14. Mr B.,

    Gentle Edith's place sounds wonderful.

    Think I'll pass on fishing the canal. I've spent alot of time in my youth doing that.

    Truth be told, my fishing haven is my sanitarium. Works wonders at recharging the soul.


  15. Fred,

    No, we have not sold our rest home for airgunners. We do, however, have an agreement with Wacky Wayne that our members can visit his facility at no charge & vice versa.


  16. Well, I can't find a definition for scattological, but there is such a word "scatological". You ready for this? Read it quick before the powers that be delete it:

    1. the study of or preoccupation with excrement or obscenity.
    2. obscenity, esp. words or humor referring to excrement.
    3. the study of fossil excrement.

    How old is Wayne?


  17. Hay FRED,

    I'm about 2 hours from Media (I'm up near the first exit of the NE Extension). I didn't know there were any Air Rifle shops in the Northeast! (although JM is about 3 hours from me). Tell me more about this shop!

  18. JC,

    Auto Electric airguns is a very small hole in the wall shop run by this gentleman, John Tropier. John used to run a NAPA shot (hence the Auto part of the name) but sold the shop and toured Europe, mainly the UK, visiting different manufacturers. He watched the rifles and guns being made and learned how to repair them and probably a bunch of other tricks. He'll joke about Wembleys, calling them Wobblies. He's very good on English and Scandinavian and Crosman guns and repairs. He's also the center for paintballers in the immediate area.

    Typically you have to call ahead and tell him what you'd like to buy as his in-store stock is very small. I like dealing with John. He lets you try out whatever you're interested in first before you buy. He also sets up the rifle or gun, does the "BB" routine by cleaning out the barrel and sighting the rifle in for you – with or without a scope, however you've ordered it.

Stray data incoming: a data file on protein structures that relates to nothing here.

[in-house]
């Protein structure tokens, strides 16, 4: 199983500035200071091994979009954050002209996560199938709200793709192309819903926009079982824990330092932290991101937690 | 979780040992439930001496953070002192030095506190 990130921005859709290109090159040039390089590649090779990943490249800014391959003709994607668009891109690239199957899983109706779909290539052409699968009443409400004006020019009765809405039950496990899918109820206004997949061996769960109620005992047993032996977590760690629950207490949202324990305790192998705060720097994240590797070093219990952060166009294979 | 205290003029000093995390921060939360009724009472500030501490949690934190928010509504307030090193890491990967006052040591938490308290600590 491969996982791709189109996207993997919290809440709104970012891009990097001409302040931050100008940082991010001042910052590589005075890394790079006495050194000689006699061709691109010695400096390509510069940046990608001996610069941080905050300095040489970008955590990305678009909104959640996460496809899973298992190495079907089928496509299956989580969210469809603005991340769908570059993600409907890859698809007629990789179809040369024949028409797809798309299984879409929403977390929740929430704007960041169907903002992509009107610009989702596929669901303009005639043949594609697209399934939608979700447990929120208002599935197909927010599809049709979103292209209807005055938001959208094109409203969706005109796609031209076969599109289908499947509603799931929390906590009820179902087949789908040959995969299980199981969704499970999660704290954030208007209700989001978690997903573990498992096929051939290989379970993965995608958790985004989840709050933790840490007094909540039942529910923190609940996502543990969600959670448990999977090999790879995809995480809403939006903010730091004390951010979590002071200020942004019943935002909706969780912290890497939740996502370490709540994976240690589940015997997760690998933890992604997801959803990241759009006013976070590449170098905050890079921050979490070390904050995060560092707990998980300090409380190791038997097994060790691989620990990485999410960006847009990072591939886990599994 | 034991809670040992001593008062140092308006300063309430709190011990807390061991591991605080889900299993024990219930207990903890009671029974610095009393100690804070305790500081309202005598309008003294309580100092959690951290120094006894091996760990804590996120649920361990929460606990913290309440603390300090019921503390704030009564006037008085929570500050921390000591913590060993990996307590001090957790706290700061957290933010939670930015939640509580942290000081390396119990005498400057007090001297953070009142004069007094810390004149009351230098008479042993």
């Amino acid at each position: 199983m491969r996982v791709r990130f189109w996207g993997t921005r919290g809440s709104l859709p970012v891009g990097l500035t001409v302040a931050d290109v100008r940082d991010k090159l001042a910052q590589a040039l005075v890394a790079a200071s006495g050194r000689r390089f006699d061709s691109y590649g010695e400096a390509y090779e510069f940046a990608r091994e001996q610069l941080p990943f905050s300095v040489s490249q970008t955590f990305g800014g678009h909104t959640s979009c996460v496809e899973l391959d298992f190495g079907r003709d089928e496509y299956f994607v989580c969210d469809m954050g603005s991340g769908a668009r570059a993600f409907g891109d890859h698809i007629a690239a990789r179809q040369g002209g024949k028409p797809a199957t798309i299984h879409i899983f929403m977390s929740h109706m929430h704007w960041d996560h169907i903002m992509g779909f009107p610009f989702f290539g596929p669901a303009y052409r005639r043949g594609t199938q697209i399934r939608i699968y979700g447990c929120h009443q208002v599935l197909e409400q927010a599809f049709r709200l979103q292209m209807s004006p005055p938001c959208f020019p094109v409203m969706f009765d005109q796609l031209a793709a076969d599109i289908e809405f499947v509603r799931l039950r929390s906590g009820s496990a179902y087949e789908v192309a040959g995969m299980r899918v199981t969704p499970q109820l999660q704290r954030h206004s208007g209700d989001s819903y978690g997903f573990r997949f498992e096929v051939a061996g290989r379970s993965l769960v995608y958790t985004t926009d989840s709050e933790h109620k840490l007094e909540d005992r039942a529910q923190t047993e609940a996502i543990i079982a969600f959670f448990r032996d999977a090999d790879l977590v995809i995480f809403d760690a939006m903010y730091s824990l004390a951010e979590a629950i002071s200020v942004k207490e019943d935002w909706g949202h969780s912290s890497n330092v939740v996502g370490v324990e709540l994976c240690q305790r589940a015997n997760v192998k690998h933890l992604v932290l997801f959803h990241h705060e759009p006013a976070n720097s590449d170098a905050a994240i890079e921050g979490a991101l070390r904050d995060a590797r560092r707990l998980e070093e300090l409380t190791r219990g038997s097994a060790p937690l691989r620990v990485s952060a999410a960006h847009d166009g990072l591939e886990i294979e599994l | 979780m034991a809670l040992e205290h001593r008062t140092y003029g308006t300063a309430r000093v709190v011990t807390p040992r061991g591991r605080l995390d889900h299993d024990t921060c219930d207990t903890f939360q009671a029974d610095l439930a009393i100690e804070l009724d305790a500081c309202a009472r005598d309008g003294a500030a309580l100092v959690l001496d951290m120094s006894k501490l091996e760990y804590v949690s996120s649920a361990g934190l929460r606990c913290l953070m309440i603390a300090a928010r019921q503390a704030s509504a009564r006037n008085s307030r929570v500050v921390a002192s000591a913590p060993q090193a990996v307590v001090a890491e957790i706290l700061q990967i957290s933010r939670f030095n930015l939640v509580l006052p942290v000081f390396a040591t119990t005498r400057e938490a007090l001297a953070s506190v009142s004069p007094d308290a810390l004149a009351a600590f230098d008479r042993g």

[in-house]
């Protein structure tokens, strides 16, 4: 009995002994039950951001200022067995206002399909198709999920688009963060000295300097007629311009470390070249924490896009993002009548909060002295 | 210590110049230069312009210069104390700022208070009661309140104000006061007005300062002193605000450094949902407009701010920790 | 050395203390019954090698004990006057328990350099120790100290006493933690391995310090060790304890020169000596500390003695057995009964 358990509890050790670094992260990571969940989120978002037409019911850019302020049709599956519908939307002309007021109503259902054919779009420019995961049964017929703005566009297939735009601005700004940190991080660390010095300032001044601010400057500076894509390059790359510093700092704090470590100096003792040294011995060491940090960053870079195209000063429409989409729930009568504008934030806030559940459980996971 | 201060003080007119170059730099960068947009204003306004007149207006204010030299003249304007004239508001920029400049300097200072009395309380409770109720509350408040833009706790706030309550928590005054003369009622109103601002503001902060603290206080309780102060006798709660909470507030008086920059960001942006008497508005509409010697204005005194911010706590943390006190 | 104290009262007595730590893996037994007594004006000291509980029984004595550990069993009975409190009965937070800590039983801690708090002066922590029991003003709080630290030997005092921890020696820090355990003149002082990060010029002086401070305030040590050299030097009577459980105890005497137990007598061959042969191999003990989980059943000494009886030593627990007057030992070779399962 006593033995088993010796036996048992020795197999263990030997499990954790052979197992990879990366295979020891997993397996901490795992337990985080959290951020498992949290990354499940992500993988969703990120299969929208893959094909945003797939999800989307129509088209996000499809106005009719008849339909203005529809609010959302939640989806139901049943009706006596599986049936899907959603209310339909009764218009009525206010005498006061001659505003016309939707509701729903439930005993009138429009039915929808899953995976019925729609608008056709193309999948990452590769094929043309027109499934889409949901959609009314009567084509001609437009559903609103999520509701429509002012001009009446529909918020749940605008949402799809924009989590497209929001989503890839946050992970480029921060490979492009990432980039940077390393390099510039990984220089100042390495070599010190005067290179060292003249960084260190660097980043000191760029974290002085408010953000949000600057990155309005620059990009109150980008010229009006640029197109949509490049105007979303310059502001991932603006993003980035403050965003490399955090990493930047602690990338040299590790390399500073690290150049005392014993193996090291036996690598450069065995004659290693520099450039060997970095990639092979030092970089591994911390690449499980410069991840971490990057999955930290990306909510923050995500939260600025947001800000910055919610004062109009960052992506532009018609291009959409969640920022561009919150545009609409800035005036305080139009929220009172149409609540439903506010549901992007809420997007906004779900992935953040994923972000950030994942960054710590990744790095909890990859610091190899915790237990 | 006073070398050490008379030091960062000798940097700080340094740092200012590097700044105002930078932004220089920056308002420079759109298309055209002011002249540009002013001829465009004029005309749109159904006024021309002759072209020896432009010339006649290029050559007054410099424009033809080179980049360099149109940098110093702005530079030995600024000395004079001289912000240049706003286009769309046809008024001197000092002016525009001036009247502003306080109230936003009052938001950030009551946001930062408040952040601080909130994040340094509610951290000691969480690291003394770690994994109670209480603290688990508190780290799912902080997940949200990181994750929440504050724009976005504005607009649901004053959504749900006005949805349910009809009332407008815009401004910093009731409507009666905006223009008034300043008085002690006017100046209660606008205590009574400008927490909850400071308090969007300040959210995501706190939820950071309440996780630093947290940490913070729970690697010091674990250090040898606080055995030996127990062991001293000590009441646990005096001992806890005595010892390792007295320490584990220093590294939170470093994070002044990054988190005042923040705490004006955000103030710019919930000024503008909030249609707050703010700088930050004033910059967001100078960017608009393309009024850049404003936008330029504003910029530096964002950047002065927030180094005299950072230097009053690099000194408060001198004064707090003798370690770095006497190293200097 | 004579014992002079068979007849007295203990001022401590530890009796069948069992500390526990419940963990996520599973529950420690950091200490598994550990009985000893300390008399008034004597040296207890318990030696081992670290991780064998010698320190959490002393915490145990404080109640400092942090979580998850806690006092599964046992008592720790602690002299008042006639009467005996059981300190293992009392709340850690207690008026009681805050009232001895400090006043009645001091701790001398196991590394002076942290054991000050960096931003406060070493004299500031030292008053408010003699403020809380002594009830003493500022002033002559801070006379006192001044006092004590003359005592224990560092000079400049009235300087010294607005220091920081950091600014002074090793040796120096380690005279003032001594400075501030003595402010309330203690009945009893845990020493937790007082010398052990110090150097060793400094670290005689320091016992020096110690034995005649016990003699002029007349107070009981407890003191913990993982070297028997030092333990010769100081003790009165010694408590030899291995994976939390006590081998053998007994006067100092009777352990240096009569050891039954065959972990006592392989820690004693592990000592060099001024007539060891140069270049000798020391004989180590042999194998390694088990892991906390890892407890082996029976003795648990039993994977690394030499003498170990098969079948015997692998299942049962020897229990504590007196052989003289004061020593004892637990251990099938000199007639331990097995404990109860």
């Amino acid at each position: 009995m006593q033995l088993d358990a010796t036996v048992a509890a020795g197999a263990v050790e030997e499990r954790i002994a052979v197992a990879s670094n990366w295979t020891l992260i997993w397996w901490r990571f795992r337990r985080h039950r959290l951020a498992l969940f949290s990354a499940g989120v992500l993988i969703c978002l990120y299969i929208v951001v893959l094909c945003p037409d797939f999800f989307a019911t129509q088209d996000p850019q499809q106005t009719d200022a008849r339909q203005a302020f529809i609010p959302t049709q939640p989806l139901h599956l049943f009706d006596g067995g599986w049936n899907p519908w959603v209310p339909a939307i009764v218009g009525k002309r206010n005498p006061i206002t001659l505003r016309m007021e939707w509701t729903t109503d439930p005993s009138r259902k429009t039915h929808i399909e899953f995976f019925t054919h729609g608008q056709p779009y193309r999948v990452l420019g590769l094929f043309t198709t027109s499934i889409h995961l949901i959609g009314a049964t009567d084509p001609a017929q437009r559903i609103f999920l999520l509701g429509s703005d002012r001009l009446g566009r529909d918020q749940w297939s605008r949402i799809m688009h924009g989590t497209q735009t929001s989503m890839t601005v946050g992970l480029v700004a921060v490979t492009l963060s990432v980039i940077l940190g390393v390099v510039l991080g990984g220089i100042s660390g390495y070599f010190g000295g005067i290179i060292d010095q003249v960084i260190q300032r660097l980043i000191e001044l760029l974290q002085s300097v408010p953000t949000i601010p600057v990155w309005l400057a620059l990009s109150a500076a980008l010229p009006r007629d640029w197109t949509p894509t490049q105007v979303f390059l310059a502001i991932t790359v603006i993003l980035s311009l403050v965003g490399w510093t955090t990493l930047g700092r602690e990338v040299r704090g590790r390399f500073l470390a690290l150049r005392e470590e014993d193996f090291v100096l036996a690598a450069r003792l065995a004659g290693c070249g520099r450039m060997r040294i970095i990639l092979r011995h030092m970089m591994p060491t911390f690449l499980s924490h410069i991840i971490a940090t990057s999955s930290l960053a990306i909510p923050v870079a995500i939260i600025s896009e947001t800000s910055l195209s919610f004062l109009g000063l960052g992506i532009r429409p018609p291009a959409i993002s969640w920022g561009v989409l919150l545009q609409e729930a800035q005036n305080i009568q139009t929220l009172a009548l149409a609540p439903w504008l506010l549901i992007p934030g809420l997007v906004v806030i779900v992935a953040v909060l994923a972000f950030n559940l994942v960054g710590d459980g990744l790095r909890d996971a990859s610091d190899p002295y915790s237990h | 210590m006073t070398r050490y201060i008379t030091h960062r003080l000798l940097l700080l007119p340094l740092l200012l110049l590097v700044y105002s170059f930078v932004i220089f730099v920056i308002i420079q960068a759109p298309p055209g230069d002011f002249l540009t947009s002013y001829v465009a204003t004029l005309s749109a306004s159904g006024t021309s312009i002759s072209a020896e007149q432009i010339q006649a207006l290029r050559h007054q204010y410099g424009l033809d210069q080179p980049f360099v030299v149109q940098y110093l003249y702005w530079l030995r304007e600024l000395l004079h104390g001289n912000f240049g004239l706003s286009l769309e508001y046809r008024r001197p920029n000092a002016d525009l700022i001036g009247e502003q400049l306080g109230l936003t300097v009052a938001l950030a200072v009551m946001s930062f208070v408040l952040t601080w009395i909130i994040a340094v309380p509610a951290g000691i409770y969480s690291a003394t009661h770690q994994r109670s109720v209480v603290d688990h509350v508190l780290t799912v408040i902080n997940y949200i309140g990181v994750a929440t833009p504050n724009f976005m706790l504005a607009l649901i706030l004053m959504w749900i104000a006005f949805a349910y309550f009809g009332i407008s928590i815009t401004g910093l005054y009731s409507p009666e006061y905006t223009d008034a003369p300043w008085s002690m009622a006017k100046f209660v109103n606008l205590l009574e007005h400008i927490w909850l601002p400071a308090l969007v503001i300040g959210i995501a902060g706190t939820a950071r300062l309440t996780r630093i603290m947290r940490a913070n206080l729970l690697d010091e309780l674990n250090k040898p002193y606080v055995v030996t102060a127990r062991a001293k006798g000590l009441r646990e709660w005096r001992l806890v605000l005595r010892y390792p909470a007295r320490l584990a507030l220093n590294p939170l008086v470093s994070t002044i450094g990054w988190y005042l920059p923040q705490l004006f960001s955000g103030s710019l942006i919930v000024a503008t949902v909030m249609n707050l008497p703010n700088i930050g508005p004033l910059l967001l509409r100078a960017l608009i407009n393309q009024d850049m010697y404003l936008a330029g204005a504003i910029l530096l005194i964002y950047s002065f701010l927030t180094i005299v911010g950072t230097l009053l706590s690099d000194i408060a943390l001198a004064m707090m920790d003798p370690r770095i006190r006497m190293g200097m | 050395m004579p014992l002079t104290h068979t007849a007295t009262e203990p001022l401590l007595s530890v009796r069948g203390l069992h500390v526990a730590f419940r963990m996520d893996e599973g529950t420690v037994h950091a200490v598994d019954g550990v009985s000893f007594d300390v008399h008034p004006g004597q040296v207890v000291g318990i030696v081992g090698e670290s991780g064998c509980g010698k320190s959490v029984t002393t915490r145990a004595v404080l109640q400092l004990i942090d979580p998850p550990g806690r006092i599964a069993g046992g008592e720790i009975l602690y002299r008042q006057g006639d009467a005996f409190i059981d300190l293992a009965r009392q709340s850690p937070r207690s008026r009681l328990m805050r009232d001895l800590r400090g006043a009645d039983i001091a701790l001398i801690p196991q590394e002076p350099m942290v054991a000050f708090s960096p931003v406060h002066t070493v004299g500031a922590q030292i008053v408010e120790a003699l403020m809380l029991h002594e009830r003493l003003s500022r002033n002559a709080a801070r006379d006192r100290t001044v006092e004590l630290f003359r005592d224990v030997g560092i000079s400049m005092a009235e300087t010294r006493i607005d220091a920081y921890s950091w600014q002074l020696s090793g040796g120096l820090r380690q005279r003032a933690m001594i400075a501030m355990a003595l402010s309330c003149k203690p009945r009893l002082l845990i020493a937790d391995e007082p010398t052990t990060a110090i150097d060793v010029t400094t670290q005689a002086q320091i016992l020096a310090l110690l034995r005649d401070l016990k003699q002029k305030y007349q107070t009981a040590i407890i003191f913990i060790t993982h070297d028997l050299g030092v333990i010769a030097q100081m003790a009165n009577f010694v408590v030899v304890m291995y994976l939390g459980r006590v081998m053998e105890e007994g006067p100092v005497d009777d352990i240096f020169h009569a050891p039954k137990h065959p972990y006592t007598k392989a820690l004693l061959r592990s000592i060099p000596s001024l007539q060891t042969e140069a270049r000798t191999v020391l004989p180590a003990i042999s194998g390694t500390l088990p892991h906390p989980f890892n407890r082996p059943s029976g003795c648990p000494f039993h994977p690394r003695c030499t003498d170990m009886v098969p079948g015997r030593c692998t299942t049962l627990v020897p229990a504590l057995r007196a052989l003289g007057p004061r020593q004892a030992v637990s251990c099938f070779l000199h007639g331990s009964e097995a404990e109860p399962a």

He's definitely no where as big or varied as PA but for repairs and just dropping by and talking, he's a very nice guy.

    John's address is 206 South Orange Street – behind the buildings that border South Orange Street (I told you it's a hole in the wall). His number is 610 565-9498. Call to make sure he'll be in as he's been battling prostate cancer and the treatments have left him very fatigued.


  19. In a less scatalogical (but more precise) vein, I just invoiced a big Web site development job, and was thinking of rewarding myself with a new sporter-class 10 meter gun.

    The Crosman Challenger has been extensively reviewed here (now that Crosman's made good on my defective Marauder, I feel better about the platform), but is the Air Force Edge available yet?

    Has anyone played with one?

    Any reason to prefer one over the other (e.g. – will I be able to dry fire the Challenger)?

    Feelings, opinions, feature-mongering and drug-induced hallucinations all appreciated…

  20. The Trout Underground,

    Congradulations on your invoice and the "problem" that it has given you. Have fun researching and making your choice. I cann't help you with it except to say that you should repost it on today's blog so more folks will see it.

    Mr B.

  21. Trout Underground,

    I have a production Edge that I will soon be blogging. Soon should mean this month, though it may be December before they start shipping. I don't want to start blogging long before the product is available.

    There is a lot to recommend the Edge. Some innovation, as well. The trigger is wonderful, much like the Challenger 2009.

    Of course you have read my report on the Challenger, so you know what you are getting there.

    I can't go into specifics yet, as I don't want to give anything away before the blog, and because I haven't done all the testing yet.